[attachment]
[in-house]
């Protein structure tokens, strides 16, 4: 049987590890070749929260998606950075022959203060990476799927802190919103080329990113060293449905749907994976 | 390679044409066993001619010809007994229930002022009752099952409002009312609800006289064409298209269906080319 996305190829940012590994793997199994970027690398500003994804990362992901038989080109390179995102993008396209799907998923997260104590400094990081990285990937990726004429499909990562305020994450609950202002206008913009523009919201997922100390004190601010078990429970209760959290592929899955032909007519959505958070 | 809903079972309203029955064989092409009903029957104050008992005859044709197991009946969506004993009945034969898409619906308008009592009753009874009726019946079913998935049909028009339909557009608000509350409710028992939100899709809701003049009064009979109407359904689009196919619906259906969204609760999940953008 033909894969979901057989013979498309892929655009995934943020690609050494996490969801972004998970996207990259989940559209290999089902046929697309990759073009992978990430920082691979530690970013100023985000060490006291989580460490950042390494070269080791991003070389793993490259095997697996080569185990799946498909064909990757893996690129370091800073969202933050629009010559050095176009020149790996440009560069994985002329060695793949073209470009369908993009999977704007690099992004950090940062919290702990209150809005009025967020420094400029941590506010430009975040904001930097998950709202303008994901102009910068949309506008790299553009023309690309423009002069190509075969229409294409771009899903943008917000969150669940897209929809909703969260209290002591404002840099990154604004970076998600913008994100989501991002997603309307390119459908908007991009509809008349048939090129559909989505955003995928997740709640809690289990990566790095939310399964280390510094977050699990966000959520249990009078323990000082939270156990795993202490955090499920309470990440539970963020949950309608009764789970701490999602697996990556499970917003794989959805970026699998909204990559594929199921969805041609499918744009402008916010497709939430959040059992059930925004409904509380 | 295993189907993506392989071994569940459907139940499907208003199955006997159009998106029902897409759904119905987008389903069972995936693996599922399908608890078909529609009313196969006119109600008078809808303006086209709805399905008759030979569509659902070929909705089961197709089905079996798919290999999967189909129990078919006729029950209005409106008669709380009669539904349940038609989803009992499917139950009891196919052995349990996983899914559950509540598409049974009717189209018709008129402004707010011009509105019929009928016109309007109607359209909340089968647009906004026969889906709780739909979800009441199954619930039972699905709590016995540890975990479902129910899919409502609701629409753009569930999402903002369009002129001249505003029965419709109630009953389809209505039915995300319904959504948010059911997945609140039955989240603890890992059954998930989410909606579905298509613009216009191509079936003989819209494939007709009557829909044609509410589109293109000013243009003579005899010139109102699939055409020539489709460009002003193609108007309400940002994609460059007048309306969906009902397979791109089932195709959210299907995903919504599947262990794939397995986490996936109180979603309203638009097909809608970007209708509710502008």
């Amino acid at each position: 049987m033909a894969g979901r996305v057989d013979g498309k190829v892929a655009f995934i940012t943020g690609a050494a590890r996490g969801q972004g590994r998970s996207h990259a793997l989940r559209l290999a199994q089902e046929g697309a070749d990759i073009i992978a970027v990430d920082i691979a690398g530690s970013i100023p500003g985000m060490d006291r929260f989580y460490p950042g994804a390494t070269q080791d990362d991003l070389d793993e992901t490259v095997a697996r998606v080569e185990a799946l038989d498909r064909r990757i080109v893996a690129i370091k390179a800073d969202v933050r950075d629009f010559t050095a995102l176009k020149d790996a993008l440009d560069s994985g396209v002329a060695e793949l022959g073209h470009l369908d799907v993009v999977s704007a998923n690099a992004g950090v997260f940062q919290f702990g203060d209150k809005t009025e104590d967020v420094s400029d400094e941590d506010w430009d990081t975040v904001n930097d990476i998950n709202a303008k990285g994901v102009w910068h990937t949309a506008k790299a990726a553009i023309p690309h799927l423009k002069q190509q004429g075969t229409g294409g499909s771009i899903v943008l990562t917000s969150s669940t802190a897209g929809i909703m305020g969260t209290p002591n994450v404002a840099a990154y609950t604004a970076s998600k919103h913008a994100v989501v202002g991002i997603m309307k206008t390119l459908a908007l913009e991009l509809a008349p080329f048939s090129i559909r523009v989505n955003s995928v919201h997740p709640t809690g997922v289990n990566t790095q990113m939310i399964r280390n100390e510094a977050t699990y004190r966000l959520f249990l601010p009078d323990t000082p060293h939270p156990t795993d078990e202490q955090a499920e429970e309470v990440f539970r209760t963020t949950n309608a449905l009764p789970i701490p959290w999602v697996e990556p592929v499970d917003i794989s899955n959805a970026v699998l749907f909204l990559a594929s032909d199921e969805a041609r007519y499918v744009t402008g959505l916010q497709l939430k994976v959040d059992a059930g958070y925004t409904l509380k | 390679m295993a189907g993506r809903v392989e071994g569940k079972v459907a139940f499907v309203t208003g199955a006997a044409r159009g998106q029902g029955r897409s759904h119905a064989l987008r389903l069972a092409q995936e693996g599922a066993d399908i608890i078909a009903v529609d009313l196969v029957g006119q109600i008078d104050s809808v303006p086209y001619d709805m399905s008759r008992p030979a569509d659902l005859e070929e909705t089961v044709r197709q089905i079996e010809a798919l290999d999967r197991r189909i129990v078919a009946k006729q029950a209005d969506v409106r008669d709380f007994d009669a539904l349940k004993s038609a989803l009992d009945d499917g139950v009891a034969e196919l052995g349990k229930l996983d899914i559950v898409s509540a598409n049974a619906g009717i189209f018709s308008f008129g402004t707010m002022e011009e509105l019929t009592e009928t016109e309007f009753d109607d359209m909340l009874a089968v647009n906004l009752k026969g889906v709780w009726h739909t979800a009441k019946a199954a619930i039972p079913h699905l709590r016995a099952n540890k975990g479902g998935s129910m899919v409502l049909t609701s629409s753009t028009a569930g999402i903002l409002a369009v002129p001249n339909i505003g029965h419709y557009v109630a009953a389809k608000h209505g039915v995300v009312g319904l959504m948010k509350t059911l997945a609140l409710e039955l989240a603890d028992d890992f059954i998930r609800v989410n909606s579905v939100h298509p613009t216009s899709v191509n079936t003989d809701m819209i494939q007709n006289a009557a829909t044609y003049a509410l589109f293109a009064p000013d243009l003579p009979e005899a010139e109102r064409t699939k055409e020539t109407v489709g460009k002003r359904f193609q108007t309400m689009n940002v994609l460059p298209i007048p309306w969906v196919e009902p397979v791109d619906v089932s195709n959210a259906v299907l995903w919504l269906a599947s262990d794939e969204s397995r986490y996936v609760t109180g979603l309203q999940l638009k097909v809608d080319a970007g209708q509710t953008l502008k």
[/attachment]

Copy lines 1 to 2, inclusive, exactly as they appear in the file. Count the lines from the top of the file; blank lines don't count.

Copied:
[in-house]
């Protein structure tokens, strides 16, 4: 049987590890070749929260998606950075022959203060990476799927802190919103080329990113060293449905749907994976 | 390679044409066993001619010809007994229930002022009752099952409002009312609800006289064409298209269906080319 996305190829940012590994793997199994970027690398500003994804990362992901038989080109390179995102993008396209799907998923997260104590400094990081990285990937990726004429499909990562305020994450609950202002206008913009523009919201997922100390004190601010078990429970209760959290592929899955032909007519959505958070 | 809903079972309203029955064989092409009903029957104050008992005859044709197991009946969506004993009945034969898409619906308008009592009753009874009726019946079913998935049909028009339909557009608000509350409710028992939100899709809701003049009064009979109407359904689009196919619906259906969204609760999940953008 033909894969979901057989013979498309892929655009995934943020690609050494996490969801972004998970996207990259989940559209290999089902046929697309990759073009992978990430920082691979530690970013100023985000060490006291989580460490950042390494070269080791991003070389793993490259095997697996080569185990799946498909064909990757893996690129370091800073969202933050629009010559050095176009020149790996440009560069994985002329060695793949073209470009369908993009999977704007690099992004950090940062919290702990209150809005009025967020420094400029941590506010430009975040904001930097998950709202303008994901102009910068949309506008790299553009023309690309423009002069190509075969229409294409771009899903943008917000969150669940897209929809909703969260209290002591404002840099990154604004970076998600913008994100989501991002997603309307390119459908908007991009509809008349048939090129559909989505955003995928997740709640809690289990990566790095939310399964280390510094977050699990966000959520249990009078323990000082939270156990795993202490955090499920309470990440539970963020949950309608009764789970701490999602697996990556499970917003794989959805970026699998909204990559594929199921969805041609499918744009402008916010497709939430959040059992059930925004409904509380 | 295993189907993506392989071994569940459907139940499907208003199955006997159009998106029902897409759904119905987008389903069972995936693996599922399908608890078909529609009313196969006119109600008078809808303006086209709805399905008759030979569509659902070929909705089961197709089905079996798919290999999967189909129990078919006729029950209005409106008669709380009669539904349940038609989803009992499917139950009891196919052995349990996983899914559950509540598409049974009717189209018709008129402004707010011009509105019929009928016109309007109607359209909340089968647009906004026969889906709780739909979800009441199954619930039972699905709590016995540890975990479902129910899919409502609701629409753009569930999402903002369009002129001249505003029965419709109630009953389809209505039915995300319904959504948010059911997945609140039955989240603890890992059954998930989410909606579905298509613009216009191509079936003989819209494939007709009557829909044609509410589109293109000013243009003579005899010139109102699939055409020539489709460009002003193609108007309400940002994609460059007048309306969906009902397979791109089932195709959210299907995903919504599947262990794939397995986490996936109180979603309203638009097909809608970007209708509710502008």